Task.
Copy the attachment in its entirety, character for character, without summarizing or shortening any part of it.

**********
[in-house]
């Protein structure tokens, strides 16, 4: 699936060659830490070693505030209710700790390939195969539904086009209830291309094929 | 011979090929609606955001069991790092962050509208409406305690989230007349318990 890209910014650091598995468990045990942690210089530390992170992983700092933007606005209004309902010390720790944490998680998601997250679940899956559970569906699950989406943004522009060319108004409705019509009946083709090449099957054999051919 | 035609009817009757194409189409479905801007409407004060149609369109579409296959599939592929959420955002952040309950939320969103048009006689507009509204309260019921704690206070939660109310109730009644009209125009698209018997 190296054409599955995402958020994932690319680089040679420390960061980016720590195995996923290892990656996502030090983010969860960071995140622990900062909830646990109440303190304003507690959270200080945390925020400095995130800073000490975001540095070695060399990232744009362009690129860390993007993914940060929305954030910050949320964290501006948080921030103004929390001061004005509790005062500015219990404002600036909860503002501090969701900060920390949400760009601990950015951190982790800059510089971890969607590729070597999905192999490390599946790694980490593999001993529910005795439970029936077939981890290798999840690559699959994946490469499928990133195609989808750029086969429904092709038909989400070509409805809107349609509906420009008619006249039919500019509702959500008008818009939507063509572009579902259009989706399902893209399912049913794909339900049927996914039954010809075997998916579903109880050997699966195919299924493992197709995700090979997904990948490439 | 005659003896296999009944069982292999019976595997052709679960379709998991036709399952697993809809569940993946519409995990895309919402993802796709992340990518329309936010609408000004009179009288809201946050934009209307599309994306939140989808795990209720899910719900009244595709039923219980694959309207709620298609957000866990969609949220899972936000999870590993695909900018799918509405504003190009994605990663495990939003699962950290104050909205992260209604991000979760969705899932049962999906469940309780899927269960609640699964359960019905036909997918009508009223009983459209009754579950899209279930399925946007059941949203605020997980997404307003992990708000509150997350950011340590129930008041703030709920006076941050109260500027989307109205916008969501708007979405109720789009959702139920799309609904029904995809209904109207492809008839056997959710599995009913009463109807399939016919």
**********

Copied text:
[in-house]
């Protein structure tokens, strides 16, 4: 699936060659830490070693505030209710700790390939195969539904086009209830291309094929 | 011979090929609606955001069991790092962050509208409406305690989230007349318990 890209910014650091598995468990045990942690210089530390992170992983700092933007606005209004309902010390720790944490998680998601997250679940899956559970569906699950989406943004522009060319108004409705019509009946083709090449099957054999051919 | 035609009817009757194409189409479905801007409407004060149609369109579409296959599939592929959420955002952040309950939320969103048009006689507009509204309260019921704690206070939660109310109730009644009209125009698209018997 190296054409599955995402958020994932690319680089040679420390960061980016720590195995996923290892990656996502030090983010969860960071995140622990900062909830646990109440303190304003507690959270200080945390925020400095995130800073000490975001540095070695060399990232744009362009690129860390993007993914940060929305954030910050949320964290501006948080921030103004929390001061004005509790005062500015219990404002600036909860503002501090969701900060920390949400760009601990950015951190982790800059510089971890969607590729070597999905192999490390599946790694980490593999001993529910005795439970029936077939981890290798999840690559699959994946490469499928990133195609989808750029086969429904092709038909989400070509409805809107349609509906420009008619006249039919500019509702959500008008818009939507063509572009579902259009989706399902893209399912049913794909339900049927996914039954010809075997998916579903109880050997699966195919299924493992197709995700090979997904990948490439 | 005659003896296999009944069982292999019976595997052709679960379709998991036709399952697993809809569940993946519409995990895309919402993802796709992340990518329309936010609408000004009179009288809201946050934009209307599309994306939140989808795990209720899910719900009244595709039923219980694959309207709620298609957000866990969609949220899972936000999870590993695909900018799918509405504003190009994605990663495990939003699962950290104050909205992260209604991000979760969705899932049962999906469940309780899927269960609640699964359960019905036909997918009508009223009983459209009754579950899209279930399925946007059941949203605020997980997404307003992990708000509150997350950011340590129930008041703030709920006076941050109260500027989307109205916008969501708007979405109720789009959702139920799309609904029904995809209904109207492809008839056997959710599995009913009463109807399939016919």